His is a name well known in the architectural world. And with his latest collaboration with Louis Vuitton, it seems Frank Gehry is set to make some waves in the beauty industry as well. Known for his organic forms imbued with a sense of movement, the 92-year-old architect designed his very first perfume bottle for the House’s Les Extraits Collection, comprising five fragrances by master perfumer Jacques Cavallier Belletrud.
Inspired by the air in Grasse, where Belletrud’s laboratory is located, the Les Extraits fragrances break the mould of traditional scents. Unlike conventional ones, which are structured around top, heart and base notes, these five—Dancing Blossom, Cosmic Cloud, Rhapsody, Symphony and Stellar Times—are free-flowing, much like how dandelion seeds dance through the air to the wind’s fancy. Giving form to this conceptual fluidity is Gehry’s creation, which features a rounded body topped with a sculptural cap in seemingly crumpled hand-polished metal. Here, Gehry lets us in on his design process, his ongoing relationship with the French fashion house and his creation.
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This is your first perfume bottle—is the design process any different from that behind a building?
“I think the difference is mostly of scale, place and time; the same kind of thought process and discipline [actually go into designing both]. A building is interactive. People use it, they live inside it, they sleep, listen to music and work there… it’s more active [compared to a perfume bottle, which] often sits on a shelf. But I think what’s similar is that they both express feelings—feelings that people can relate to and then they in turn express their own feelings with, for or because of them. Perfume bottles make a statement of intent and [for fragrances that are considered very special at Louis Vuitton, as the Les Extraits ones are, the brand] takes extraordinary time to develop them with experts, artists and so on. For the Les Extraits Collection, I wanted to show its spirit of freedom and that specialness.”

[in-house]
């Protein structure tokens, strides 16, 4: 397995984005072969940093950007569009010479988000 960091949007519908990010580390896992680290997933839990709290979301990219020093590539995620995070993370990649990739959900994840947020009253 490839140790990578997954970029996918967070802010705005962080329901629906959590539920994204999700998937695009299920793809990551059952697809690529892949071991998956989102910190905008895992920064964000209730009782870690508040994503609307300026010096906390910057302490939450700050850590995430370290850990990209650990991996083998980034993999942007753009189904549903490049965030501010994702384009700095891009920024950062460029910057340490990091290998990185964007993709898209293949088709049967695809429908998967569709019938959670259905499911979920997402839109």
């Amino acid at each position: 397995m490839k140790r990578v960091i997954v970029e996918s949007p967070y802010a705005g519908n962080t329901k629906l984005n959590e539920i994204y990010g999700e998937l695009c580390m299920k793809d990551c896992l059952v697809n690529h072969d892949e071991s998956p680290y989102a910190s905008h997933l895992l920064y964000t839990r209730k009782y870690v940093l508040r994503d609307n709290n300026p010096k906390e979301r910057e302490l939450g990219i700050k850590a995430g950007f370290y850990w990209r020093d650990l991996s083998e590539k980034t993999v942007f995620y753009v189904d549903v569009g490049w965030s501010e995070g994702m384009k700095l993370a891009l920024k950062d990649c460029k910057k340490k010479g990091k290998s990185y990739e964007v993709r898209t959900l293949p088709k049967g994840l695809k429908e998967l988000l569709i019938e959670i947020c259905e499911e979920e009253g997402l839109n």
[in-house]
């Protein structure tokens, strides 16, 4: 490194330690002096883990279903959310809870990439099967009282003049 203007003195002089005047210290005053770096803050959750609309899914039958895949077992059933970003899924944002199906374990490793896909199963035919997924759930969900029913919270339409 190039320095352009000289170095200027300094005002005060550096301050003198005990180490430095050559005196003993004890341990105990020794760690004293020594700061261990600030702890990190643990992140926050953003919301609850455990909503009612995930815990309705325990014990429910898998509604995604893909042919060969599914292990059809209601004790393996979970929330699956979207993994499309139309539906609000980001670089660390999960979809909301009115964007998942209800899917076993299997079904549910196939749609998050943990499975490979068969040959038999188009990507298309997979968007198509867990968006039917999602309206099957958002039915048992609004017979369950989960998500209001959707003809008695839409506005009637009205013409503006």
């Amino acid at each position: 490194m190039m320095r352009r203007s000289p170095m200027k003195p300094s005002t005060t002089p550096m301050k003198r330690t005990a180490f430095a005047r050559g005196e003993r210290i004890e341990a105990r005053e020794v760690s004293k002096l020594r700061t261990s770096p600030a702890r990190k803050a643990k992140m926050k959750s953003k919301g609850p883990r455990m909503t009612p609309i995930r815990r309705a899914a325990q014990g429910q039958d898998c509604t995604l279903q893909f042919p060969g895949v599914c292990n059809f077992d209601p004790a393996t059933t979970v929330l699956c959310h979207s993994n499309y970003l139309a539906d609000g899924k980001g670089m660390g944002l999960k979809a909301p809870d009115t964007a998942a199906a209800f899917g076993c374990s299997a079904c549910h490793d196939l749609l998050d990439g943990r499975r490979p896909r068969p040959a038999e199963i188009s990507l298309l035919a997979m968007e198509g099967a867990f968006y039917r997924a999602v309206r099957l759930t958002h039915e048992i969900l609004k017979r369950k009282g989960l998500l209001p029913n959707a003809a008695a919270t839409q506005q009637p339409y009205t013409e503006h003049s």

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This isn’t your first outing with Louis Vuitton. Tell us more about your relationship with the Maison.
“The idea to do something special in Bois de Boulogne was brought to me by Bernard Arnault (Chairman and CEO of LVMH). I’m very proud to have been part of the project around the Fondation Louis Vuitton (the French art museum and cultural centre sponsored by LVMH and designed by Gehry). When I work, freedom is very important to me. I think that’s what connects me to Louis Vuitton—the sense of freedom, the willingness to jump into the unknown… It’s quite unusual to work with brands that are willing to open their eyes and feelings to new ideas and expressions.”
You once called the Fondation Louis Vuitton “The Cloud”. How would you describe this bottle you’ve designed?
“I’d say it’s a visual fragrance, a search for understanding the ephemeral quality of the scent in the bottle. It’s not a finished geometric form… its shape is kind of ephemeral. This bottle is… a hydrodynamic line that recalls the undulating motion of fish, the spatial expression of that slow, continuous back and forth, the interplay of unstable equilibrium and gliding underwater, which have always been an architect’s obsession.”